#420 A Response to “Are We Becoming Too Critical Of Video Games?”

For today’s post it is another response to one of Gamemoir’s Question of the Day posts from earlier this week. The post (found right HERE) talks about the abnormal amount of cynical criticism videogame players have with recently released AAA games when it comes to user reviews on meta-critic, using the Watch_Dogs backlash as the example.

I should get a frequent flyer card for how many responses I made because of them

I should get a frequent flyer card for how many responses I made because of them

Well you know where this one post is going, I am not going to be dedicating an entire blog post to echo someone else’s opinions, when it comes to the recent game releases we as consumers should never demand less our the amount of critical comments from ourselves, in fact I think we need all the critical observations we have right now and more so to ensure that only the best gets recognized.

Many – if not all – of complaints of Watch_Dogs spawned from Ubisoft’s over-promising features on their next big new IP game and under-delivering. From the launch of Watch_dogs we saw Ubisoft made the executive decision to hack off Week One DLC, create console specific and exclusive DLC, gimp the graphics on the PC version of the game and shoehorning in an unstable DRM service…ALL while advertising Watch_Dogs as a next great next gen game.

a next gen system that was released on the previous console as well.....hmmmmm

a next gen system that was released on the previous console as well…..hmmmmm

On the flip side there is hardly any criticisms towards games that simply told you exactly what it was going do and delivered it in spades.Just compare what promises given from Nintendo when they announced their most recent Mario Wii U game to the promises and designs from Ubisoft’s Watch_Dog reveal.

That is not the say that every game ever released by anyone should be held up the gaming standard of the cream of the crop, just like movies titles can be released two different -although VERY simplified- categories;

The first one is the fun to watch but stays in the comfort zone of slight immaturity, like what we see from Kirby titles and the over the top silliness of the Deadpool game. Or continuing with the movie parallel, the Die Hard series or any major summer action blockbuster movies It is there just to satisfy that itch in our brains of seeing stuff explode and have mindless fun.

The other category is the more appealing release for both consumers and gaming developers desires, the academy award winning titles that pushes the envelope of what it means to be a part of that media, the Spec Ops: the Line, the Walking Dead seasons, or the effects caused within the gaming world with the release of coveted, The Legend of Zelda: Ocarina of Time.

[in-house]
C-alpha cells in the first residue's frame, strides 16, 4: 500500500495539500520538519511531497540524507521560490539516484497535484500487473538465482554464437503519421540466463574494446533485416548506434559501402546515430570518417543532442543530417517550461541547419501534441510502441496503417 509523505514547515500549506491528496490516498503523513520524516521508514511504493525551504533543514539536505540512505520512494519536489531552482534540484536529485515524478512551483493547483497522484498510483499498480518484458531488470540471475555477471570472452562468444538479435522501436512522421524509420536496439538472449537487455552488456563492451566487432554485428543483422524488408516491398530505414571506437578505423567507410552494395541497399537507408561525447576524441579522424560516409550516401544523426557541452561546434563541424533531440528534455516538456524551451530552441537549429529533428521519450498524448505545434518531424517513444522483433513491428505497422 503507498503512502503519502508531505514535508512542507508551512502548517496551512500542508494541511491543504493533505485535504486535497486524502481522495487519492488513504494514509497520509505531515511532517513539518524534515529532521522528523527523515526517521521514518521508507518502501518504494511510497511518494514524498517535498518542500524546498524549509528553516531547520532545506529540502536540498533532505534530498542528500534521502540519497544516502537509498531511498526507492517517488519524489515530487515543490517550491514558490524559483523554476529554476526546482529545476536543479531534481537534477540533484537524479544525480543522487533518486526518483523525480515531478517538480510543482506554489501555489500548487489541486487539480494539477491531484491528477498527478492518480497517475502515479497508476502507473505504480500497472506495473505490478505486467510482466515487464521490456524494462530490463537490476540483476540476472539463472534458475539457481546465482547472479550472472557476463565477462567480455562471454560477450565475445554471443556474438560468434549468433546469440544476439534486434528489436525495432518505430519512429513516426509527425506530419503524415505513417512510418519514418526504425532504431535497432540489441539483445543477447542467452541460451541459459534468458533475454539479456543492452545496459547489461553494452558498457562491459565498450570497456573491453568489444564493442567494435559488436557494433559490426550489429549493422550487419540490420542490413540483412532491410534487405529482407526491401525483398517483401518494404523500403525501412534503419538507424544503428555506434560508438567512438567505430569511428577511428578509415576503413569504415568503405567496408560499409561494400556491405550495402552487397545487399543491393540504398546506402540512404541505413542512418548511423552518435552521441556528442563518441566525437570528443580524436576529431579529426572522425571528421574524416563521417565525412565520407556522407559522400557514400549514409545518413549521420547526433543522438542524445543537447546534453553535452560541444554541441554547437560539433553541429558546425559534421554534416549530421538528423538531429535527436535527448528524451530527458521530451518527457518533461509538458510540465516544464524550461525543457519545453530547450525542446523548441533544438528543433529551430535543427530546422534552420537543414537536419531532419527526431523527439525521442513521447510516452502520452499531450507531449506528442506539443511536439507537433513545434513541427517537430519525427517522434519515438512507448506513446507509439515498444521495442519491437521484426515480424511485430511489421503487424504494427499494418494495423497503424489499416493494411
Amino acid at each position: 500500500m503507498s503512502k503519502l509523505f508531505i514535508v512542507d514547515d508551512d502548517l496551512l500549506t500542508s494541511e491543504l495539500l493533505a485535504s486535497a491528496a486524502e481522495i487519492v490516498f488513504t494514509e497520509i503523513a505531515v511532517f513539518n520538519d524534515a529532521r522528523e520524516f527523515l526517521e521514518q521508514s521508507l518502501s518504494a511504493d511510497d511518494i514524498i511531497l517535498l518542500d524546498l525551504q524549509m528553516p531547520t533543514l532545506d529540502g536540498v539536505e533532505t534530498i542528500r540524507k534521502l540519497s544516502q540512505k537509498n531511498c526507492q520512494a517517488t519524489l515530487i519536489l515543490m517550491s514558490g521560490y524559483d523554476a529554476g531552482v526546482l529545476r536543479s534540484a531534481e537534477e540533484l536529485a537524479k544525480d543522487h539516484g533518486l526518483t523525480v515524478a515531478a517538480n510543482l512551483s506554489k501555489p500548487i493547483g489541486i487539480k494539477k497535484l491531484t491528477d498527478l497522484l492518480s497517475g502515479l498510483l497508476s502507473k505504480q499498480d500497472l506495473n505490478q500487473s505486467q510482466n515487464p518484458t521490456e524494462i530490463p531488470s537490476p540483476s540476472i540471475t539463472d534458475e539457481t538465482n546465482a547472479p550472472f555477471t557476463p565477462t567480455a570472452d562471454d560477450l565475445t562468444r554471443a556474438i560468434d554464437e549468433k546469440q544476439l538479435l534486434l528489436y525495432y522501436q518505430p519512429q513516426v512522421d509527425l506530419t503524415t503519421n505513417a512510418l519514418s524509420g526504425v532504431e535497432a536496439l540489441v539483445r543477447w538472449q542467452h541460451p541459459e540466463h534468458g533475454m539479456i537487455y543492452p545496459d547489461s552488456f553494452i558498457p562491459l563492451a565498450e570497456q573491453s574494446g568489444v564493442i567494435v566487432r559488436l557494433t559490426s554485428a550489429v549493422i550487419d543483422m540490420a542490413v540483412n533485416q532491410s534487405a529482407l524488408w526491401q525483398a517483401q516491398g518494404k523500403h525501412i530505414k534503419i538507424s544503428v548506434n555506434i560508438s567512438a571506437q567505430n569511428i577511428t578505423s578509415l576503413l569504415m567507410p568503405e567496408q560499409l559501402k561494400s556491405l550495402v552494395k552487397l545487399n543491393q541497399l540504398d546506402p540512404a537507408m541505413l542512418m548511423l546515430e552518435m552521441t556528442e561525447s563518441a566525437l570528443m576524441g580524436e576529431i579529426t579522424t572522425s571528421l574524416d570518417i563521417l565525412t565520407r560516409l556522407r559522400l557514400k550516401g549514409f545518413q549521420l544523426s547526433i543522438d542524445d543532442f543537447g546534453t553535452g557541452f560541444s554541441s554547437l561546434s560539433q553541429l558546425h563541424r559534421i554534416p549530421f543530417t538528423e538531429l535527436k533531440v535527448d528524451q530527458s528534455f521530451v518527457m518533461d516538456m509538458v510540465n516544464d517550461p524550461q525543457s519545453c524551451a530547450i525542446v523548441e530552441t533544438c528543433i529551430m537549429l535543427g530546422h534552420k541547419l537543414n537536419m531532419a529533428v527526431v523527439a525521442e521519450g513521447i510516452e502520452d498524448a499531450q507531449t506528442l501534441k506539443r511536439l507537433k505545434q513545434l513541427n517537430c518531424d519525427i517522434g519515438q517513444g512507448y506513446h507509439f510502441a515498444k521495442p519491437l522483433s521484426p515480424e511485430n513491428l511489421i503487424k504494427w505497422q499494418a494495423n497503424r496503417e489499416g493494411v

The reason Zelda OoT was so big was because it was the first time there was such a big paradigm shift a series. Going from a top down 2d to a full 3d third person open world game.

The reason Zelda OoT was so big was because it was the first time there was such a big paradigm shift a series. Going from a top down 2d to a full 3d third person open world game.

 

The problem with a perceived too much criticisms of games is when a company advertise a new release claiming it to win awards and show the true powers of what it means to be a game in the advertisements and lead up and gives us a run of the mill open world game with nothing new to offer. It is like going in to see Gravity in 3D IMAX and end up watching it in one of the smallest non-3D screens, it is still the same movie but the expected experience is completely different from the what we got.

There will always be people who constantly act as the nitpickers in movies, comics, music, and games but it is important not to let their complaints of not entering every house in an open world game drown out the legit critical claims of the game and the industry.

As patrons of this of a field of arts that is still just developing, we also need to be hyper critical of executive policies that would hurt the medium on the whole, like say rehashing franchises, excessive sequels, shoehorned in product placements, and practices that are only in place to line the higher up’s wallets instead of furthering the advancement of the media as a whole.


tmnt2014

 

 

But I want to know what you think, after reading the question from Gamemoir and my response here, where do you side with the about of criticisms in the gaming world?

 


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Be MOP focuses on the world of videogames with my own reflections about the current news and developments that happens throughout the gaming industry. Updates Mondays, Wednesdays and Fridays

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2 Comments

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2 responses to “#420 A Response to “Are We Becoming Too Critical Of Video Games?”

  1. There’s a lot to unpack here, but the thing about Watch Dogs (as far as I’m concerned) isn’t that it didn’t deliver what it promised – lots of games underperform on that front. For me, Watch Dogs failed because Aiden Pearce is one of the most unlikable protagonists of all time, and Ubisoft apparently didn’t realize how unlikable he actually is. (His baseball hat is “iconic”, after all; they thought they’d created the next Nathan Drake.) WD has a couple of very cool gameplay ideas but they’re lost in a bewilderingly stupid narrative.

    • Its not just that, someone could write an entire dissertation all reasons why Ubisoft botched the reveal, the launch, and post game support of Watch_Dogs.

      It is almost baffling how much Ubisoft fumbled the handling of Watch_dogs.

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